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As David Stern strode out to the loudest chorus of boos anyone has ever heard in history, I thought to myself, “this will be the greatest draft ever.” It was all there, every ingredient. David Stern egging on the crowd and flashing that evil grin. Volatile franchises with volatile decision makers choosing amongst volatile prospects. Smart franchises with smart decision makers aiming to take advantage of the previously mentioned morons. Any number of trade scenarios, up to and including a potential Dwight Howard trade. It looked to be epic…
…then the draft happened. By the time ESPN was showing Fab Melo highlights (Look, Fab Melo dunking with no one around him! Look, Fab Melo blocking a 5’11” guard! Get excited, Celtics fans!), I was done for the night. My wife and I packed the car and were on the road to my parent’s house even before pick #25 could be announced. Too many teams made smart decisions, draft boards held too securely, and no major trades went down. Heck, even the prospects were boring with their normal suits and blasé interviews. It makes me long for the days of Jan Vesely’s extremely tall and kinda hot girlfriend. Basically, nothing happened all night. And also the Fab Melo pick makes me want to drown myself in a pool of my own tears.
So since this is all about grading the draft, let’s just start out by giving the 2012 NBA Draft a big, fat F. Terrible work, NBA! More stupidity next year from everyone who is not the Boston Celtics! After all, if I can’t depend on Michael Jordan to screw things up, what’s the point in even watching?
Also, I’m giving ESPN’s draft coverage a poor grade for the second year in a row. Again, ESPN, let’s get these analysts a Blackberry, ok? Does nobody have Twitter around there? I should not know about the Tyler Zeller trade ten minutes before Jeff Van Gundy does, that’s all I’m saying. However, thanks to a hilarious slip-up by Andy Katz, I’m bumping them up to a D- this year. Good job, good effort?
Now that we’ve taken care of that, let’s hand out some actual grades. We'll start with the Eastern Conference:
Atlanta Hawks / Grade: B+
SG John Jenkins (#23)
PF Mike Scott (#43)
There’s no point in hiding it; I’m terribly disappointed they didn’t draft Marquis Teague. Not that it would have been a good pick (it wouldn’t have); I just thought it would be amazing to see him and his brother fight over who could dribble the most and take the worst jump shots.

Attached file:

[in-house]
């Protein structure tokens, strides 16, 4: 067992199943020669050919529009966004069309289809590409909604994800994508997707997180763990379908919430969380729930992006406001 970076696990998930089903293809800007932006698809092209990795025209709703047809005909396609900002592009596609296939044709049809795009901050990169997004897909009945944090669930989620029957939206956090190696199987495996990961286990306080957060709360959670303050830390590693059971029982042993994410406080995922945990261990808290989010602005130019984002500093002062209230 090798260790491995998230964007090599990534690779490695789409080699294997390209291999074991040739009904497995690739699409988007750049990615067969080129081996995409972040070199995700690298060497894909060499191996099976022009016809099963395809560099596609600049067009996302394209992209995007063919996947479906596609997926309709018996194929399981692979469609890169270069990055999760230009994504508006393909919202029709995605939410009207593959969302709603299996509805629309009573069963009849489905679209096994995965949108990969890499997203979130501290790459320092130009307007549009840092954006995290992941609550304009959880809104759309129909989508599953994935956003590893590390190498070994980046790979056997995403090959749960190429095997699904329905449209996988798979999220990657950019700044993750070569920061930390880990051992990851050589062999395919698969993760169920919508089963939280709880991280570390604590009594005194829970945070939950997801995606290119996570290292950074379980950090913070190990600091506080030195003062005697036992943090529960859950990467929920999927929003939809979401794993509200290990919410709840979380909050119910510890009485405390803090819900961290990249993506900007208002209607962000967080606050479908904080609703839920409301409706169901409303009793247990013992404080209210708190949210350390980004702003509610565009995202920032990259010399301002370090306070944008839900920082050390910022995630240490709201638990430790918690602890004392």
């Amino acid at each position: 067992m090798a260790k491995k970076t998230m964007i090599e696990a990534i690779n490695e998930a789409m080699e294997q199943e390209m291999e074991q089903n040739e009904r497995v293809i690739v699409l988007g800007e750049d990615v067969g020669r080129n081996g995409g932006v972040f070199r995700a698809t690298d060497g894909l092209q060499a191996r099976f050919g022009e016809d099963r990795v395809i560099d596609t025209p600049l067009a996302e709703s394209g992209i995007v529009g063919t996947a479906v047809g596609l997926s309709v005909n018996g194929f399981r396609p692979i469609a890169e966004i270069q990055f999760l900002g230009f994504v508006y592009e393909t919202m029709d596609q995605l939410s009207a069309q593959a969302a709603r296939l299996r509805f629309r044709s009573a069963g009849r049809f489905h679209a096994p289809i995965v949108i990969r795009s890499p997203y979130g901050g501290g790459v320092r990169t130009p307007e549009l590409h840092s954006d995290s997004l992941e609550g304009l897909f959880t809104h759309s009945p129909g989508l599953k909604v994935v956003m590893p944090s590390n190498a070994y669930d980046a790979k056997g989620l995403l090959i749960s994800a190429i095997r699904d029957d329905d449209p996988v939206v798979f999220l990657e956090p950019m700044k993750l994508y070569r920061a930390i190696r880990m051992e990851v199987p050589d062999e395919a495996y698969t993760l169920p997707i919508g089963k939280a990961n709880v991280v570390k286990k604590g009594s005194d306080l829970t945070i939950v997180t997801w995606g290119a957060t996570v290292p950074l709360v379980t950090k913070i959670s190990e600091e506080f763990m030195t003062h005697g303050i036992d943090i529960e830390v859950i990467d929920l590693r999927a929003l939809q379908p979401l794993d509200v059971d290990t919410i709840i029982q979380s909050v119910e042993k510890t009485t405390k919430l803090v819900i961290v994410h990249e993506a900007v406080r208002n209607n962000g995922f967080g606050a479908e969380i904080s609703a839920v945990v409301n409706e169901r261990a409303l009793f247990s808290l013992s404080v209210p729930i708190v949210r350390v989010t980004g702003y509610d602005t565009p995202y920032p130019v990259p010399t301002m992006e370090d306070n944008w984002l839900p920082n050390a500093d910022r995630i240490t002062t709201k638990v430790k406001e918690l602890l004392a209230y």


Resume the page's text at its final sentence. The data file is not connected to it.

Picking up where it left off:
Seriously though, I don’t get the criticism over Atlanta’s draft. In a league that constantly finds itself searching for perimeter shooting, there seems to be a lot of value in having a player like Jenkins. The biggest knock on him is that he can’t create shots off the dribble, but let me counter with this; he may not be able to create off the dribble, but there is nobody better in this draft at creating open looks through off-ball movement. Paired with gifted playmakers like Josh Smith and Jeff Teague, Jenkins specific skill set should be perfectly utilized. Only knock I have on their draft is that Perry Jones was still on the board at #23.
Also, I really like the Mike Scott pick. Scott was an extremely productive low post player in the ACC, and he could be a real sleeper in the mold of Paul Millsap.
Boston Celtics / Grade: C-
PF Jared Sullinger (#21)
C Fab Melo (#22)
SF Kris Joseph (#51)
Oh boy…where to begin? First of all, I’m extremely disappointed we didn’t end up with Royce White. I had figured he would go higher than #21 after the “promise” leaked. My hope was that Ainge would trade up, but I’m not grading them down for this. Even without White, Boston had a huge (and rare) opportunity to land some serious talent at #21 and #22, but ended up with a very mixed bag.
The good part of that bag is #21. Sullinger was a top 10 player before his health was red-flagged, so taking a shot on him this far down in the first round is a risk worth taking. The “superstar potential” may not be there, but with improvements in his jumper and in his conditioning, he might be a better long term option than Brandon Bass. Even if he never makes those improvements, he’ll be a major upgrade to our bench as a Dejuan Blair type of guy.